Fire Grand Trine: Raw Optimism

Next we have a Scientist called Dr Richard L. Garwin he has a Grand Fire Trine with Sun in Aries, Saturn in Sagittarius and Neptune in Leo. Rather than me bore you with the details and become too repetitive in these series of posts. I will quote some articles and higlight the words associated wih his firey personality. Bear in mind this is also a man with an abundance of planets in the fire sign of Aries which is an explosive energy (6 to be exact). The zodiacal sign of Aries is the self-starter of the zodiac, new discorveries are founded in Aries. Read on about the man truly annointed with the power of fire…

Raw optimism is a trait not usually associated with longtime makers of atom bombs, advisers of presidents and heralds of doom.

But something like that emanated recently from Dr. Richard L. Garwin, one of the federal government’s most widely respected science advisers.

In his office at the Council on Foreign Relations in Manhattan, his shirt pocket bulging with pens and papers, Garwin gave no hint that he had just suffered one of the worst defeats of his career and was deep into mounting a counterattack.

Instead, sipping coffee at a table strewn with papers and file folders, often smiling and seemingly relaxed, he radiated a kind of easy confidence.

“You do these things,” he said with a shrug. “And if you keep at it for a long time, sometimes you win.”

Garwin, 71, has been at such things for a long time indeed, nearly a half century. The onetime boy wonder and now celebrated physicist has acquired an astonishing number of victories, awards, patents, discoveries, plaudits and honorary degrees, not to mention a few painful bruises.

Still, Deutch added, Garwin is an exemplar of what a public-spirited scientist should be. “He’s informed and presents his views forcefully. We need more people like Dick Garwin, not fewer.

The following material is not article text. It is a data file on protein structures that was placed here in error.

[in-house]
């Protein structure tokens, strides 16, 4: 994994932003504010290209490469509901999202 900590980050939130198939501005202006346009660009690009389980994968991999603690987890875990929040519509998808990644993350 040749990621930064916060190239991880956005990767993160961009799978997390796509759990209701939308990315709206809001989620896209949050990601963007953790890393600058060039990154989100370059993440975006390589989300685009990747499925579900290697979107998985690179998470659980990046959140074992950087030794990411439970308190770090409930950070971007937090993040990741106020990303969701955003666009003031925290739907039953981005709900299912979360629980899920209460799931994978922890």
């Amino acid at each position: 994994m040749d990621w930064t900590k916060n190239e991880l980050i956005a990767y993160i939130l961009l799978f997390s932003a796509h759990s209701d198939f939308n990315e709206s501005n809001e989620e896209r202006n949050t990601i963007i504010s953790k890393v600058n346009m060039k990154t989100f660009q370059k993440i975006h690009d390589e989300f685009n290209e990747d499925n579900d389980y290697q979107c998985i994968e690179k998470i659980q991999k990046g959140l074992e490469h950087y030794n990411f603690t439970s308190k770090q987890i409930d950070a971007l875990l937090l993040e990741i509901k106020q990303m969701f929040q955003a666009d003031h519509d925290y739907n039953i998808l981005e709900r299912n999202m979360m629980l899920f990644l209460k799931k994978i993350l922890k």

Richard Lawrence Garwin was born in Cleveland on April 19, 1928. His father was a high school teacher during the day and a projectionist in a movie theater at night. The boy, a tinkerer, helped his dad repair projectors and build audio amplifiers for the movies, newly with sound. In college, he worked nights as a projectionist himself.

By 1949, Garwin had acquired a PhD in physics from the University of Chicago, a mecca for such pursuits. He was 21. His mentor was the great physicist Enrico Fermi, who had fled from Italy after wining the Nobel Prize in Physics in 1938 and had then worked in New Mexico, helping to build the world’s first atom bomb.

“Fermi said Garwin was the only true genius he had ever met,” recalled Dr. Marvin L. Goldberger, one of Fermi’s students, who went on to head the California Institute of Technology and, in Princeton, the Institute for Advanced Study.

For the summer of 1950, Garwin was invited by Fermi to Los Alamos in New Mexico to ponder nuclear arms design. Garwin, a faculty member at Chicago, quickly proved himself. In 1951 and 1952, he helped give birth to the world’s first hydrogen bomb, a weapon roughly a thousand times more powerful than its atomic predecessors. (Aries energy is responsible for new discoveries).

“The shot was fired almost precisely according to Garwin’s design,” Dr. Edward Teller, a widely acknowledged hydrogen bomb pioneer, later said.

Garwin was hooked on the atom. The bond was loose, however, as befitted his increasingly nomadic style. To some extent, he gave up a promising career at the frontiers of physics for wider pursuits.

In an interview, Schlesinger called Garwin “a good fellow and a useful citizen, even though I don’t always agree with him.”

He continued, “Much of what he’s said over the years is interesting, some is persuasive, and some is overly enthusiastic.”

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